RAINBOW Families, an organisation that supports LGBTQI+ parents and their children, has generated resources unique to lesbian, gay, bisexual, transgender, and queer families.
The organisation has been at the forefront of advocating for LGBTQI+ parents since its establishment in 2016, notably producing 15 digital parenting guides.
Executive Director Ashley Scott is proud of the support system that Rainbow Families created.
“There was nothing in the space to support LGBTQI+ parents,” he said.
“Our families have very specific issues that they face outside of the rest of the LGBTQI+ community.
“We realised there was a lot of need in the community.”
The Trans and Gender Diverse Parents Guide is one of these support books, which spotlights nine LGBTQI+ parents and their experiences with complex family dynamics after transitioning.
Each storyteller responds to questions concerning identity, grief, and truth-telling in colloquial prose, enabling the reader to feel part of the conversation.
Personal recounts include communicating to children about transitioning parents and juggling a change in family roles.
Heidi, a lesbian, non-binary, trans-femme is one of these storytellers.
“We decided to tell them [the kids] over school holidays,” she said in the guide.
“I wanted to tell each of them in the way I thought best.”
Rainbow Families has identified the distinctive needs of LGBTQI+ parents and how these differ from nuclear families.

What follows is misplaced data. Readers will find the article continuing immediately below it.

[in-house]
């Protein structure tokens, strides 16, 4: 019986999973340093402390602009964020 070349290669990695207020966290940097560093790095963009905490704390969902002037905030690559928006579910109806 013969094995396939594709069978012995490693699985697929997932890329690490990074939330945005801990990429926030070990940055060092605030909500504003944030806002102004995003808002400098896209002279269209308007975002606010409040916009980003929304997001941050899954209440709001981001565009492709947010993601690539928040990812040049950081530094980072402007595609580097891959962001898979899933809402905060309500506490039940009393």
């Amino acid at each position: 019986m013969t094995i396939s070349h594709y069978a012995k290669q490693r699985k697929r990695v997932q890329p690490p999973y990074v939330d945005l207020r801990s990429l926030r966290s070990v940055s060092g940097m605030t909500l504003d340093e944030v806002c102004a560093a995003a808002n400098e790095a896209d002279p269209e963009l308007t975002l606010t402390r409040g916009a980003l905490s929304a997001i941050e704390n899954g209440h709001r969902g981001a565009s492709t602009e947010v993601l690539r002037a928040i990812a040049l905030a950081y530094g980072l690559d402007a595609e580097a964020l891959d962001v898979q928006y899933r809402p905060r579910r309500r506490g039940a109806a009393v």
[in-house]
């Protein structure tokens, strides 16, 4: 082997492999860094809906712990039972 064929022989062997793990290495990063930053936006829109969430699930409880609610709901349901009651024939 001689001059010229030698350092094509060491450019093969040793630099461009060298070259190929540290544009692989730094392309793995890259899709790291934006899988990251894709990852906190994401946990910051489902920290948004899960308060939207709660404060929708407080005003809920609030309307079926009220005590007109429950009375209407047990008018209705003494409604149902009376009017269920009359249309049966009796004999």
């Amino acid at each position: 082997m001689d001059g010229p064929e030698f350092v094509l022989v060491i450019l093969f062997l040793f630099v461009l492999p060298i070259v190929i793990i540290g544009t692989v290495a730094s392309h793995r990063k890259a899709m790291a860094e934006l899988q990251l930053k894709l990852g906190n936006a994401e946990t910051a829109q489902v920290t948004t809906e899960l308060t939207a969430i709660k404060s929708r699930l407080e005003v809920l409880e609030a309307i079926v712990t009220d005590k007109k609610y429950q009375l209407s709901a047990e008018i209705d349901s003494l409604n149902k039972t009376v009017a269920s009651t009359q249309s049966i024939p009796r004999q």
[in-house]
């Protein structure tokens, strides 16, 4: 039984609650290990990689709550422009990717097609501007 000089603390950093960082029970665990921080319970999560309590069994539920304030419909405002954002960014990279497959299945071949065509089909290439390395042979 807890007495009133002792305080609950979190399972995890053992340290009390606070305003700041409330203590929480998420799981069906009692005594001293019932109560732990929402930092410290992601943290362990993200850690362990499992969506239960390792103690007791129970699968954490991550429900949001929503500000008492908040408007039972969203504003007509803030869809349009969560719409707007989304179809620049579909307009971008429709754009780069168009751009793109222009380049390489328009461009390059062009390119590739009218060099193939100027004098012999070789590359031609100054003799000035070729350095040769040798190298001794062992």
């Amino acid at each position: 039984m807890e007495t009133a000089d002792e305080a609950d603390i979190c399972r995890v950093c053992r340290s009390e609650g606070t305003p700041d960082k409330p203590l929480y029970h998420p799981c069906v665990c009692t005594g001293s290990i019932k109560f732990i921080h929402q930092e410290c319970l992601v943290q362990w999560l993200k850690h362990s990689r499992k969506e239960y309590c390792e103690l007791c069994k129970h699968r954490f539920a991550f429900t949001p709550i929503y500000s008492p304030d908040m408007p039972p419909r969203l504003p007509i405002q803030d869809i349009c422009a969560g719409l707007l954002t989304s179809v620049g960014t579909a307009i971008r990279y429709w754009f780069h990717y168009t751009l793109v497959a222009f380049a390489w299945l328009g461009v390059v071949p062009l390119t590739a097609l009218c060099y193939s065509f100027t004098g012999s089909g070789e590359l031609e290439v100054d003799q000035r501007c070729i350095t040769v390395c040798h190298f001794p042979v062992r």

The Lactation Guide spotlights this by providing information on induced lactation, co-feeding and chest-feeding techniques which are more relevant to LBTQI+ parents, compared to traditional breastfeeding advice.
Carolyn, a mother in a same-sex relationship, shares her induced lactation story in the information guide.
“I saw a GP who also does lactation consulting… she was willing to prescribe me medication,” she said.
“Breastfeeding has become a really important part of my identity as a mother.”
Roy, a female to male transgender depended on donated human milk to feed his son, Jack.
“I have been able to provide Jack with human milk because of an extraordinary online community of parents who share their excess milk,” he said in the lactation guide.
“I have been blown away by the generosity of other parents.”
A recent study at Deakin University found almost a third of children in rainbow families struggle to find books that represent families ‘like theirs.’
The results, published in 2020, show 30 per cent of respondents could not find LGBTQI+ children’s books that reflect their families, even though 100 per cent said doing so was crucial.
This same representation gap is existent in parenting resources, according to Mr Scott.
“The invisibility of our families affects our ability to understand the needs of LGBTQI+ parents,” he said.
The guides are a first step in representing LGBTQI+ parents and celebrating the unique experiences of rainbow families in mainstream society.